Software Career Development: Tips for Choosing Your Next Programming Language

Software Career Development: Tips for Choosing Your Next Programming Language

Related: Career Development Tip: Finding Your Niche

A coworker recently forwarded me the Mashable article, "10 Programming Languages You Should Learn in 2014." Although the article provides some useful information on today's most popular programming languages and urged aspiring developers to learn at least one of those languages, I think there's some equally important advice to consider when deliberating on a programming language to invest your time in.

With that said, here's my quick and easy guide that provides some practical talking points and considerations if you're looking to learn a new programming language.

What's Your Development Career Goal?

If you're someone like me who wants to learn and get your feet wet with everything, then it might be worthwhile to narrow down your options. Although it can be tempting to dabble with every programming language under the sun, it's probably a good recipe for not accomplishing much of anything. Instead, ask yourself about what kinds of development you want to do. It might seem cliché, but ask yourself what you want to see yourself working on ten years from now. What types of jobs do you see as the most rewarding development experiences?

Michael K. Campbell has tackled this idea of specialization in his commentary, "Career Advice from a Developer's Perspective: In Praise of Specialization." In his commentary, he explains how he sacrificed his long-term potential and security by trying to tackle every project that came his way. As a result, he ended up making a career decision that made him more successful and happy in the long run. I recommend you check his commentary out; it's a great read.

Foundational Programming Knowledge is Key

When I was in the computer science program at my alma mater, Colorado State University, the department required you to take several different classes that taught core, foundational programming concepts. During my three years in the program, I had only learned a handful of programming languages: an object-oriented language (Java), an imperative programming language (C), and a multi-paradigm language (C++). In my naivety, I was a little angered that so much emphasis had been placed on so few languages. As I scoured the web for software development opportunities, I became flustered because of the amount of different programming languages that employers were hiring for.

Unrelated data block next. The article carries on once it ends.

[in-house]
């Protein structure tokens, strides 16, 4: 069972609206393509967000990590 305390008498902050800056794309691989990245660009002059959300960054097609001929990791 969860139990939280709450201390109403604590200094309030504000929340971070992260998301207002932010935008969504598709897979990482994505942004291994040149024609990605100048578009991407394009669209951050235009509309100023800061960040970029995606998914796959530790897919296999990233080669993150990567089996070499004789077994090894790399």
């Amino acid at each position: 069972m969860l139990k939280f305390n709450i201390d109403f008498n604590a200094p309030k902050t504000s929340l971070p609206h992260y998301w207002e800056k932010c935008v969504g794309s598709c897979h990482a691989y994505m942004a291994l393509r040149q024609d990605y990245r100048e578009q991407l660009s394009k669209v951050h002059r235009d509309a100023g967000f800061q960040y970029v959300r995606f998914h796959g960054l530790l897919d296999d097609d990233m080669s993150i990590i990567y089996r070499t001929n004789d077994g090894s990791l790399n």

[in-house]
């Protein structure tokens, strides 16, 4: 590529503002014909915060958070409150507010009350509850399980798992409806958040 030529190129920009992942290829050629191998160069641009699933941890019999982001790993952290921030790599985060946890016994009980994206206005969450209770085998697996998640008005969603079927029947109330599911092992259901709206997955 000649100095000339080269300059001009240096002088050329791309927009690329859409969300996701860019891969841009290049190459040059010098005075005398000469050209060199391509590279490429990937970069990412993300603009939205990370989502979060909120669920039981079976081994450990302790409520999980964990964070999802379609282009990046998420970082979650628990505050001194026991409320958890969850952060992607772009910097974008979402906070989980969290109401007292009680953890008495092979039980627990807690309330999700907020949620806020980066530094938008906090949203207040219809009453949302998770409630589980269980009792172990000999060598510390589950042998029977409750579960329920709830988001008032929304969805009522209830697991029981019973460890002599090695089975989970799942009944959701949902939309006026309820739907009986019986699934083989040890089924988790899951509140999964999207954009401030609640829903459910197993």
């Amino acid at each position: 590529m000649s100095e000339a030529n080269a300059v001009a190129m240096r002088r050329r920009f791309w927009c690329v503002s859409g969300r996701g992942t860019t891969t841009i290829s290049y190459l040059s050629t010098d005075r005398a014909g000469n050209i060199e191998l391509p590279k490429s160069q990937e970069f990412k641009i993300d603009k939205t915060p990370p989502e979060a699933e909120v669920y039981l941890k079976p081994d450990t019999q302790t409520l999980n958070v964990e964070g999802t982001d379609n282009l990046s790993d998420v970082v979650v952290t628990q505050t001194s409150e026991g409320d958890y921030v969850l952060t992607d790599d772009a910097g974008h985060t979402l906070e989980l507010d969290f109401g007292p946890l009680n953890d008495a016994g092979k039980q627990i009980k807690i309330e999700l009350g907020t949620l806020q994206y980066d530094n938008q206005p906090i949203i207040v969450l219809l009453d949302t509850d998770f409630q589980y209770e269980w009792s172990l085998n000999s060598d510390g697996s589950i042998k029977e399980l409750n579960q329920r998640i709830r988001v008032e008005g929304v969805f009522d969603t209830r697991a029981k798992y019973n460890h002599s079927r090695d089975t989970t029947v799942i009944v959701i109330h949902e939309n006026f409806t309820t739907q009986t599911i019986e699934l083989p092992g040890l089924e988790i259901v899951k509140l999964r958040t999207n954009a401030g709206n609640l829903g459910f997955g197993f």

With that said, I look back at those times and shake my head at my ignorance. To be honest, I seriously underappreciated the value in having a curriculum that focused on core foundational programming concepts. As I came to dabble in other projects, I felt that I had come away from having a general understanding of programming, and felt much more at ease in tackling projects in different languages.

Now, please don't mistake my advice as saying that you need to get a degree from a four-year university program. If that works for you, that's great. The advice I'm trying to convey is to learn a few programming languages to master key programming concepts that will be transferable to development projects in the future.

Related: The Business of Development: Guidance for Professional Software Developers

What Does the Market Demand?

During several different discussions with friends, Dev Pro contributing author, Wally McClure, urged developers to consider the need and popularity of languages in the marketplace. Common questions that you might need to ask yourself is, "What work is currently being done today in the software development industry?" Not only do you need to find balance in investing in a programming language that will benefit your career goals, but you also need to settle on at least one language that has significant traction in the market so that you can cast your net for a wider breadth of opportunities.

Case in point, please don't make it your mission in life to learn Scala.

There's No 'One Size Fits All' Approach to Learning Programming Languages

Finally, these are just suggestions that I'm hoping that you'll find useful based on several different discussions with my friends in the software development industry and my past experiences. As the old adage goes, everybody learns differently. There's no 'one size fits all' approach to learning new languages, so the best advice I can give is to follow a career path that makes you happiest.

Hide comments

Comments

  • Allowed HTML tags: <em> <strong> <blockquote> <br> <p>

Plain text

  • No HTML tags allowed.
  • Web page addresses and e-mail addresses turn into links automatically.
  • Lines and paragraphs break automatically.
Publish